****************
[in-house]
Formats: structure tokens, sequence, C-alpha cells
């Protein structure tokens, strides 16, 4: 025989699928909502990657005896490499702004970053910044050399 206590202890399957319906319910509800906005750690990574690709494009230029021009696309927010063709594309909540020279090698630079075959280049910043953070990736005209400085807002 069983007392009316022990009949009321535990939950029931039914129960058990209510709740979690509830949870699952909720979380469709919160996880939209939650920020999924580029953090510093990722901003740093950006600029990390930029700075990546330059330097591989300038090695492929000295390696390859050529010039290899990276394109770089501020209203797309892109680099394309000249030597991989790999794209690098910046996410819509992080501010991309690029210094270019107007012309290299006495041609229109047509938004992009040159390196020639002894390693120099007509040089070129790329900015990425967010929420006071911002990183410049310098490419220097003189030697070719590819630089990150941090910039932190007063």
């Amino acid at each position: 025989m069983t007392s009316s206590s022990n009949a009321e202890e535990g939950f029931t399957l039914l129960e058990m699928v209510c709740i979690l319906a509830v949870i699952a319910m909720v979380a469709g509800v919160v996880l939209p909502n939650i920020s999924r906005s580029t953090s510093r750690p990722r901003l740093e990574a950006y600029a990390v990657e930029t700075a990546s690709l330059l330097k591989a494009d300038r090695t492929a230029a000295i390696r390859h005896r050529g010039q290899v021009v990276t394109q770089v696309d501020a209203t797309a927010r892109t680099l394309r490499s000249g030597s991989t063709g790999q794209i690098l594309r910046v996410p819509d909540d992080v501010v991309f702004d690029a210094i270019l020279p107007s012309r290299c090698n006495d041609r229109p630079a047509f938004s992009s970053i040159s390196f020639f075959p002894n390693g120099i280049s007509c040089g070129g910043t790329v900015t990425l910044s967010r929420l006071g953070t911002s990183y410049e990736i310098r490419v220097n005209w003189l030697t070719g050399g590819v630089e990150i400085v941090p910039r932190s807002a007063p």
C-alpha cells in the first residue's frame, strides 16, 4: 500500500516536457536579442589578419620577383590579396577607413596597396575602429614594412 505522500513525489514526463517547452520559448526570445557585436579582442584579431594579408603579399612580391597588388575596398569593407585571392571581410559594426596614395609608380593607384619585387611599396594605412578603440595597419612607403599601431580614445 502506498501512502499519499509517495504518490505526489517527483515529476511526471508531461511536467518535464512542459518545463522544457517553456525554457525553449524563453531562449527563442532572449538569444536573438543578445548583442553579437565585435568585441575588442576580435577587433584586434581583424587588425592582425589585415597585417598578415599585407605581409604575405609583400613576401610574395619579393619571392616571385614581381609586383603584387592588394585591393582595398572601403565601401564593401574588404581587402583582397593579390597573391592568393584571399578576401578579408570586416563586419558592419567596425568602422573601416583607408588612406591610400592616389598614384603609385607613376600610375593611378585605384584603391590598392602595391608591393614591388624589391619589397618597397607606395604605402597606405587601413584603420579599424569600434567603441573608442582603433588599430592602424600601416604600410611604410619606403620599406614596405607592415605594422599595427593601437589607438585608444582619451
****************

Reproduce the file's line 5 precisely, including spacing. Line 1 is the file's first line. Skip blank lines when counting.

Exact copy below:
C-alpha cells in the first residue's frame, strides 16, 4: 500500500516536457536579442589578419620577383590579396577607413596597396575602429614594412 505522500513525489514526463517547452520559448526570445557585436579582442584579431594579408603579399612580391597588388575596398569593407585571392571581410559594426596614395609608380593607384619585387611599396594605412578603440595597419612607403599601431580614445 502506498501512502499519499509517495504518490505526489517527483515529476511526471508531461511536467518535464512542459518545463522544457517553456525554457525553449524563453531562449527563442532572449538569444536573438543578445548583442553579437565585435568585441575588442576580435577587433584586434581583424587588425592582425589585415597585417598578415599585407605581409604575405609583400613576401610574395619579393619571392616571385614581381609586383603584387592588394585591393582595398572601403565601401564593401574588404581587402583582397593579390597573391592568393584571399578576401578579408570586416563586419558592419567596425568602422573601416583607408588612406591610400592616389598614384603609385607613376600610375593611378585605384584603391590598392602595391608591393614591388624589391619589397618597397607606395604605402597606405587601413584603420579599424569600434567603441573608442582603433588599430592602424600601416604600410611604410619606403620599406614596405607592415605594422599595427593601437589607438585608444582619451